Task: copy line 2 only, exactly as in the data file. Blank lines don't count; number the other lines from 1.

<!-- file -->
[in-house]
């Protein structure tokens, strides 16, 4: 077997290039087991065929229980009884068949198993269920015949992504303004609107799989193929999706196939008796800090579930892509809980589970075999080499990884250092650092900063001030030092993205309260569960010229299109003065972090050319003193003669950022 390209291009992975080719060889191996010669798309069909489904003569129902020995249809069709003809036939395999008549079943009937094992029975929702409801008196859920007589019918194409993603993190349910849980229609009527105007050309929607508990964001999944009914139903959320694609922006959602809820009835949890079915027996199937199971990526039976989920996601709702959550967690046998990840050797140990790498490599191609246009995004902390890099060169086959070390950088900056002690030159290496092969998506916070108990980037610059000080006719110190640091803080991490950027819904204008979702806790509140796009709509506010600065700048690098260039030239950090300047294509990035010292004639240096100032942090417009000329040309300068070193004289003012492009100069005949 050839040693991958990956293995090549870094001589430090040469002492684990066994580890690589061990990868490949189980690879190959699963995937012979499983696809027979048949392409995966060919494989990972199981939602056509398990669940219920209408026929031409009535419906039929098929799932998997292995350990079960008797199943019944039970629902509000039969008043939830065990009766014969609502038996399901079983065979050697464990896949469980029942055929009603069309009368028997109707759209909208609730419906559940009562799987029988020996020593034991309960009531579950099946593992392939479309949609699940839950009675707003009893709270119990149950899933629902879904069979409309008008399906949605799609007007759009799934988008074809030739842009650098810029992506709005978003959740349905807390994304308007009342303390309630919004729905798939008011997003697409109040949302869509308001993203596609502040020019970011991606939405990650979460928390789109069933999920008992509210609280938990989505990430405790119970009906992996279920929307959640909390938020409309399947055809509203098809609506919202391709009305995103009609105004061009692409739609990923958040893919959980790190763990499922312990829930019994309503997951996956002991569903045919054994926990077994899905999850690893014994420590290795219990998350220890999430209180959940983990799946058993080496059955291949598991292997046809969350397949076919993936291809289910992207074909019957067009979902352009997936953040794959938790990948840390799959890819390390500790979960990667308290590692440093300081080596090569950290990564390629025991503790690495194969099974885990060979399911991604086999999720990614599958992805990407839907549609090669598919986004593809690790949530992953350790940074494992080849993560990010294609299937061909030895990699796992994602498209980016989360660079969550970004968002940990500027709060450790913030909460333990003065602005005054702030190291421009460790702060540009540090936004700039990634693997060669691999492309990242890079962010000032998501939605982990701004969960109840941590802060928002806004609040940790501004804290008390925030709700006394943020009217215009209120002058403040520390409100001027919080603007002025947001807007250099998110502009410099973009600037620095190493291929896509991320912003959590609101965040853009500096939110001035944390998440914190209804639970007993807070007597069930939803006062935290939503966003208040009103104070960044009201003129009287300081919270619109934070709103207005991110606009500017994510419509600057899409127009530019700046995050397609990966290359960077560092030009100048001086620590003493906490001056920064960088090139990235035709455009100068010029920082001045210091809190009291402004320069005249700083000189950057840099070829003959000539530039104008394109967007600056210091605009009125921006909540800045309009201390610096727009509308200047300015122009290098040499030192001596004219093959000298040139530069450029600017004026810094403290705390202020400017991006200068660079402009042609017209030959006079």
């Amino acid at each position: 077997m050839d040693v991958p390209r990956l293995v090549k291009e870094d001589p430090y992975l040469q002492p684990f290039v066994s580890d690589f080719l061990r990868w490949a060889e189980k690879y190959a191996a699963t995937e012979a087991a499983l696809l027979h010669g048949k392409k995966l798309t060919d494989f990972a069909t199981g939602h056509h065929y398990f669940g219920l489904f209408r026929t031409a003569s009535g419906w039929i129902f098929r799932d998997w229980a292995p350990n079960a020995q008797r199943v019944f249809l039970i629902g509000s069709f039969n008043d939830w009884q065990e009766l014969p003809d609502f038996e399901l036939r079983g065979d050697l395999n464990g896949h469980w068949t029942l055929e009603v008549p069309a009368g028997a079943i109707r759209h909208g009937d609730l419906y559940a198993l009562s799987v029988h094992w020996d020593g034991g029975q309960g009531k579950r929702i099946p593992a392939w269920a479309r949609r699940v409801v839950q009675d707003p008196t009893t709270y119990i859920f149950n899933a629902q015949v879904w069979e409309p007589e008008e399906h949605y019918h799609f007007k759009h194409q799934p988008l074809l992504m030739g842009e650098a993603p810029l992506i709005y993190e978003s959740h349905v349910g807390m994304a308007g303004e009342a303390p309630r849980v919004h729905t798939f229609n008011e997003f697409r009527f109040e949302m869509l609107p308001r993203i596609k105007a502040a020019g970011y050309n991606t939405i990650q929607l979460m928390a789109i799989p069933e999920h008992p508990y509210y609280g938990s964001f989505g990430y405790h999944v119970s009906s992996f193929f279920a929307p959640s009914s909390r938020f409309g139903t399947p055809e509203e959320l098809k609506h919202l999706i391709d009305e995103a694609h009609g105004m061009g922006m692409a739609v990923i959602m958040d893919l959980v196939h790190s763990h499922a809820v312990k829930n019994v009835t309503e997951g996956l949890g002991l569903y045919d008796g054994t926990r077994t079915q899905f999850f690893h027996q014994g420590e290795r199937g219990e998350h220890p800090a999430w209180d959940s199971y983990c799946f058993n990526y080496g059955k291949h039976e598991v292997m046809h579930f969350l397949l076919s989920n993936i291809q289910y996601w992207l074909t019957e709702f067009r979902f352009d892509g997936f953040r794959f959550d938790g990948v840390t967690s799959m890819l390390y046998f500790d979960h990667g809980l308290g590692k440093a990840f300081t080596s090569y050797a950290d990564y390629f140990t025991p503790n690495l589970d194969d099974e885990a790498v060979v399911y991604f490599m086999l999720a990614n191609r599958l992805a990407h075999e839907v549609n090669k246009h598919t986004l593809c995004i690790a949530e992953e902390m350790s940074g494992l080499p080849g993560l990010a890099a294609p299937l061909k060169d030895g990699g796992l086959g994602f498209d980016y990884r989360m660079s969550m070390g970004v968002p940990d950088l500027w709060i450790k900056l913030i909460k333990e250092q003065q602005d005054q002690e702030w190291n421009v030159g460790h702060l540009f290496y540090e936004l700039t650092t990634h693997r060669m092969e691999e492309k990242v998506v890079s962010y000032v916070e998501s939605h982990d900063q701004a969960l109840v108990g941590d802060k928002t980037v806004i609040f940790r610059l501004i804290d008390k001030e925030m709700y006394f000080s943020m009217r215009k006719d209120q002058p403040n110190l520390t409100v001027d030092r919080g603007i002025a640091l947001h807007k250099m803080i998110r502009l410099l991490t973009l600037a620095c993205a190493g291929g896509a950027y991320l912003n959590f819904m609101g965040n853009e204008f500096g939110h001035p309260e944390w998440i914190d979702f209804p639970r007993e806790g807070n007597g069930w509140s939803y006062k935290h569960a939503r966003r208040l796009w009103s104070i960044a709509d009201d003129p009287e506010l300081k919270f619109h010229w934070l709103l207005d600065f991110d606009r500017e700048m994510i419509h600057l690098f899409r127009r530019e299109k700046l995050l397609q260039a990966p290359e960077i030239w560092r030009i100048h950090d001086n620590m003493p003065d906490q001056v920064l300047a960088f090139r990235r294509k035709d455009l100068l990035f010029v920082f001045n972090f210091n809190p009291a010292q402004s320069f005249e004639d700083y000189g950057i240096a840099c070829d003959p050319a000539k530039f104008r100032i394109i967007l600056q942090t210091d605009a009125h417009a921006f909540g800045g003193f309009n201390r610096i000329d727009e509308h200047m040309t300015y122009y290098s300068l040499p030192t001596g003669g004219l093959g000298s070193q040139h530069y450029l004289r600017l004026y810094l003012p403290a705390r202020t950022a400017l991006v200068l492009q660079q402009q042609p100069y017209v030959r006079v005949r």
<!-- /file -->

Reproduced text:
């Protein structure tokens, strides 16, 4: 077997290039087991065929229980009884068949198993269920015949992504303004609107799989193929999706196939008796800090579930892509809980589970075999080499990884250092650092900063001030030092993205309260569960010229299109003065972090050319003193003669950022 390209291009992975080719060889191996010669798309069909489904003569129902020995249809069709003809036939395999008549079943009937094992029975929702409801008196859920007589019918194409993603993190349910849980229609009527105007050309929607508990964001999944009914139903959320694609922006959602809820009835949890079915027996199937199971990526039976989920996601709702959550967690046998990840050797140990790498490599191609246009995004902390890099060169086959070390950088900056002690030159290496092969998506916070108990980037610059000080006719110190640091803080991490950027819904204008979702806790509140796009709509506010600065700048690098260039030239950090300047294509990035010292004639240096100032942090417009000329040309300068070193004289003012492009100069005949 050839040693991958990956293995090549870094001589430090040469002492684990066994580890690589061990990868490949189980690879190959699963995937012979499983696809027979048949392409995966060919494989990972199981939602056509398990669940219920209408026929031409009535419906039929098929799932998997292995350990079960008797199943019944039970629902509000039969008043939830065990009766014969609502038996399901079983065979050697464990896949469980029942055929009603069309009368028997109707759209909208609730419906559940009562799987029988020996020593034991309960009531579950099946593992392939479309949609699940839950009675707003009893709270119990149950899933629902879904069979409309008008399906949605799609007007759009799934988008074809030739842009650098810029992506709005978003959740349905807390994304308007009342303390309630919004729905798939008011997003697409109040949302869509308001993203596609502040020019970011991606939405990650979460928390789109069933999920008992509210609280938990989505990430405790119970009906992996279920929307959640909390938020409309399947055809509203098809609506919202391709009305995103009609105004061009692409739609990923958040893919959980790190763990499922312990829930019994309503997951996956002991569903045919054994926990077994899905999850690893014994420590290795219990998350220890999430209180959940983990799946058993080496059955291949598991292997046809969350397949076919993936291809289910992207074909019957067009979902352009997936953040794959938790990948840390799959890819390390500790979960990667308290590692440093300081080596090569950290990564390629025991503790690495194969099974885990060979399911991604086999999720990614599958992805990407839907549609090669598919986004593809690790949530992953350790940074494992080849993560990010294609299937061909030895990699796992994602498209980016989360660079969550970004968002940990500027709060450790913030909460333990003065602005005054702030190291421009460790702060540009540090936004700039990634693997060669691999492309990242890079962010000032998501939605982990701004969960109840941590802060928002806004609040940790501004804290008390925030709700006394943020009217215009209120002058403040520390409100001027919080603007002025947001807007250099998110502009410099973009600037620095190493291929896509991320912003959590609101965040853009500096939110001035944390998440914190209804639970007993807070007597069930939803006062935290939503966003208040009103104070960044009201003129009287300081919270619109934070709103207005991110606009500017994510419509600057899409127009530019700046995050397609990966290359960077560092030009100048001086620590003493906490001056920064960088090139990235035709455009100068010029920082001045210091809190009291402004320069005249700083000189950057840099070829003959000539530039104008394109967007600056210091605009009125921006909540800045309009201390610096727009509308200047300015122009290098040499030192001596004219093959000298040139530069450029600017004026810094403290705390202020400017991006200068660079402009042609017209030959006079």